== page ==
Code of Canon Law Translated to Kiswahili after Seven Years of Work in Tanzania

Code of Canon Law

The Code of Canon Law is now available in Kiswahili language following seven years of “difficult” work undertaken by a team of translators under the auspices of the Tanzania Episcopal Conference (TEC), a Cleric involved in the initiative has announced.

“In 2013, the Bishops decreed that the Laws of the Church, which were still in English, be translated into Kiswahili so that Catholic believers could understand them more easily,” the Executive Secretary of the Commission of Canon Law of TEC, Fr. Henry Mchamungu has said.

Kiswahili is spoken by up to 150 million people across the East African countries of Tanzania, Kenya, and Uganda and its use has spread to Rwanda, Burundi, South Sudan, and the Democratic Republic of Congo (DRC).

In his message published on YouTube November 17, Fr. Mchamungu says that in 2013, the team of translators spearheaded by the leadership of TEC’s “Commission of Canon Law began to meet and to discuss how to interpret the Laws of the Church”

“We also had to look at where we would get the money to facilitate the travels and to pay for meetings,” the Tanzanian Cleric further says and acknowledges the financial support from Aid to the Church in Need (ACN) International and a Diocese in Austria.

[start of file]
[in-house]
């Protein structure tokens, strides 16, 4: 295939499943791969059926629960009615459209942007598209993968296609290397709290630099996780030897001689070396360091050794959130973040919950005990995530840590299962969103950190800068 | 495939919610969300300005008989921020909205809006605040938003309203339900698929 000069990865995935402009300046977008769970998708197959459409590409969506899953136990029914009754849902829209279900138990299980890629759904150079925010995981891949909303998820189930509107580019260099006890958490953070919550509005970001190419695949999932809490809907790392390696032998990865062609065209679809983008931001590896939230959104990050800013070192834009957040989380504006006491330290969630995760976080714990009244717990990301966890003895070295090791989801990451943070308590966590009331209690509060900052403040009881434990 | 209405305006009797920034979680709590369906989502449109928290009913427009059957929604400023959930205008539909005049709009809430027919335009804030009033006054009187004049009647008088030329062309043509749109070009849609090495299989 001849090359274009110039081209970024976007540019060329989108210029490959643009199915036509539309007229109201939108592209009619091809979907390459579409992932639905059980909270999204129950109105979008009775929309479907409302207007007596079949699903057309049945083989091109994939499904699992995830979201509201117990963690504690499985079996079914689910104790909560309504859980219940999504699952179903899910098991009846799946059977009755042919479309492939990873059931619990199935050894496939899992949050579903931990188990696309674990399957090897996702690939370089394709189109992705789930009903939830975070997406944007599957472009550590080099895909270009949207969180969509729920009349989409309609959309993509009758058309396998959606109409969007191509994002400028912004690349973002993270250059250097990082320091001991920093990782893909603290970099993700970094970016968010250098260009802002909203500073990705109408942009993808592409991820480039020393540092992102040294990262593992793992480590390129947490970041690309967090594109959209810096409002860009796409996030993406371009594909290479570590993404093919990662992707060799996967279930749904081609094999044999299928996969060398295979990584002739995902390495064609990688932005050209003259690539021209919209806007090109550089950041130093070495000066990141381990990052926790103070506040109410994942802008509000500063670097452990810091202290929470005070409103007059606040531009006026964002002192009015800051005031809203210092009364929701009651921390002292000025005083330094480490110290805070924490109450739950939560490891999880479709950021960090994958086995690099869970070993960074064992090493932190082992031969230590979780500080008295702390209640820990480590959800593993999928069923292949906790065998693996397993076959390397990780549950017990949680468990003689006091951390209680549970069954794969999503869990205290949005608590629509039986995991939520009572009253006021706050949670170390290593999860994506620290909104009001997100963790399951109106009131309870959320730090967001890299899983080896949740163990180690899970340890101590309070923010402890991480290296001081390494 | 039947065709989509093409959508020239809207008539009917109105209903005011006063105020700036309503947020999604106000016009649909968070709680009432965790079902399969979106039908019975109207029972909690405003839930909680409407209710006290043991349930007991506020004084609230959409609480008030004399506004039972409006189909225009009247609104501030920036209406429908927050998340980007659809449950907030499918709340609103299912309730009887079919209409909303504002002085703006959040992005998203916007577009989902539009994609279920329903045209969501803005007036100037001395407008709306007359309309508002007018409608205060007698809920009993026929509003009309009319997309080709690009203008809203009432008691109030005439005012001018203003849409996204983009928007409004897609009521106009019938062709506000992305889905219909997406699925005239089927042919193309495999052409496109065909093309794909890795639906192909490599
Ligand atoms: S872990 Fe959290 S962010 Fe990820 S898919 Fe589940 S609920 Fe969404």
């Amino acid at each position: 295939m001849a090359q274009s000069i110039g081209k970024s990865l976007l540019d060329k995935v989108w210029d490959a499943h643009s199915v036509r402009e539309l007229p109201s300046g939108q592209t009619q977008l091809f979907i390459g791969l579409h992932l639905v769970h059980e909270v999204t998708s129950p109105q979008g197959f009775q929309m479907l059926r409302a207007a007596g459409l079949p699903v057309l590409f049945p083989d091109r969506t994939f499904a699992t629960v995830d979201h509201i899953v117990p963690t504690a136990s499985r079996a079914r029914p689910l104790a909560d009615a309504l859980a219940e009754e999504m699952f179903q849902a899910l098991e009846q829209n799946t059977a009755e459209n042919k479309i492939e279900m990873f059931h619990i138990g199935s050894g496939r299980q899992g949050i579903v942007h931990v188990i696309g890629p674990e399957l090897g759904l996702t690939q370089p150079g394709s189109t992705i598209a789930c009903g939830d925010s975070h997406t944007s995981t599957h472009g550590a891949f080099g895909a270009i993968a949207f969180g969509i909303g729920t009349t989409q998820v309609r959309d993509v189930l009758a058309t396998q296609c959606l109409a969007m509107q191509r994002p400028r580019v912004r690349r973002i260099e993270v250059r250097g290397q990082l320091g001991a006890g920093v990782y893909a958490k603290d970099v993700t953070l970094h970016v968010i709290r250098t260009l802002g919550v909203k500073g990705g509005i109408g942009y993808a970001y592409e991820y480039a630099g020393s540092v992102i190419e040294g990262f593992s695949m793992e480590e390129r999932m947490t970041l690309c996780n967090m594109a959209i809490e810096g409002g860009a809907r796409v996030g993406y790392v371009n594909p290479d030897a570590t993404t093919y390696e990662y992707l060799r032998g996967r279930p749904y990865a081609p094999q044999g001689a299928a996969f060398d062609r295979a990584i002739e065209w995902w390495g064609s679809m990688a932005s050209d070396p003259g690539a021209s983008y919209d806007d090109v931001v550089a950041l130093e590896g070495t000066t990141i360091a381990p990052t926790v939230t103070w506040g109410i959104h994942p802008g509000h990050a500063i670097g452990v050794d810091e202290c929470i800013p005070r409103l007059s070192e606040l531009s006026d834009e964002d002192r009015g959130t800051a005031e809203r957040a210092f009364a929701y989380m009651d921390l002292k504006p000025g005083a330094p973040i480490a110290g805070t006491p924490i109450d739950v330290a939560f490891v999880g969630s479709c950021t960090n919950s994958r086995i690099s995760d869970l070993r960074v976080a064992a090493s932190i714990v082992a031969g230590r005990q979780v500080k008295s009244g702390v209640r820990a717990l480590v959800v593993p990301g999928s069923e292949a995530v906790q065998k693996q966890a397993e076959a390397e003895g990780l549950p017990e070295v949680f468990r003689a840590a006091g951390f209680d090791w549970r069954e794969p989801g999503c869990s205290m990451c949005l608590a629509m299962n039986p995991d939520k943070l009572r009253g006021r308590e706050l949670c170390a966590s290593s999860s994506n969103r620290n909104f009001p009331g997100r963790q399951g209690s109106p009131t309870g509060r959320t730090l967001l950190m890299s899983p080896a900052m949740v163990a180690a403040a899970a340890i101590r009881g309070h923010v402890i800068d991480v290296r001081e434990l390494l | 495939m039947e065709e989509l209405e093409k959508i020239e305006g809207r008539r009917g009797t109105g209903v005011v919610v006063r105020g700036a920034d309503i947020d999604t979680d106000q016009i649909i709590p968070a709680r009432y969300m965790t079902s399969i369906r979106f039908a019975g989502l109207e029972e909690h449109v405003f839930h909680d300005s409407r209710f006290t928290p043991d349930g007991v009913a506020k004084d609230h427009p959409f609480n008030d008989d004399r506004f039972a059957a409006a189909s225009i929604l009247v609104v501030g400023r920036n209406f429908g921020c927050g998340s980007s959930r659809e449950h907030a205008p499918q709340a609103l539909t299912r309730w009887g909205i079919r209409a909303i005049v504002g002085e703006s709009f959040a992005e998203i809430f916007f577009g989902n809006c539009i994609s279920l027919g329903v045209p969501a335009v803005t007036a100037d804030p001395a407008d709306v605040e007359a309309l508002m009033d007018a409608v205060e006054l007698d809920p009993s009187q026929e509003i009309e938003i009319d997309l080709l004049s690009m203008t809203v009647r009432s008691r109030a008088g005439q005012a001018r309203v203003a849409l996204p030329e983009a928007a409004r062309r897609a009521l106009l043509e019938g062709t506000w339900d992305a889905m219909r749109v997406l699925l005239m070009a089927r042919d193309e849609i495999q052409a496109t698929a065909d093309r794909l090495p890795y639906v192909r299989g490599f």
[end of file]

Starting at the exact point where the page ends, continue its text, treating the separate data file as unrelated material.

The Clergy of Tanzania’s Archdiocese of Dar es Salaam describes the translation process as challenging saying, “The task of interpreting the law is difficult. Finding Kiswahili words that will not change the intended meaning was no mean feat.”

“We started holding sessions, dividing the work according to different chapters and everyone translated the chapters personally. After this, we would meet and go through those translations that were made by individuals,” Fr. Mchamungu recounts in the 7-minute YouTube video.

The “step by step” translation process “looked at each chapter and when we were done with a chapter, we gave it to the Bishops before continuing to the other chapter,” the official of TEC says, adding that the process of translation was completed in June 2019 when the “Bishops approved the sixth chapter of the translation.” 

“Finally, last year, we succeeded in completing the project. The Bishops passed it last year in June when they met and authorized the publication of Canon Law in Kiswahili,” Executive Secretary of the Commission of Canon Law of TEC says.

Due to limited funding, TEC could not make an upfront payment for the publication of the document, Fr. Mchamungu explains in the video message.

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“We received some funding to enable publishing of four thousand copies but the finance that we received could only enable us to pay around half the total amount,” the TEC official says.

As a way forward, the Tanzanian Cleric says, “We spoke to the missionaries running the Claretian Publications to publish the books and agreed to pay them in instalments.” 

Copies of the Kiswahili Code of Canon Law to Kiswahili are being distributed in bookshops across the East African country, each copy being sold at TZS.20,000.00 (US$9).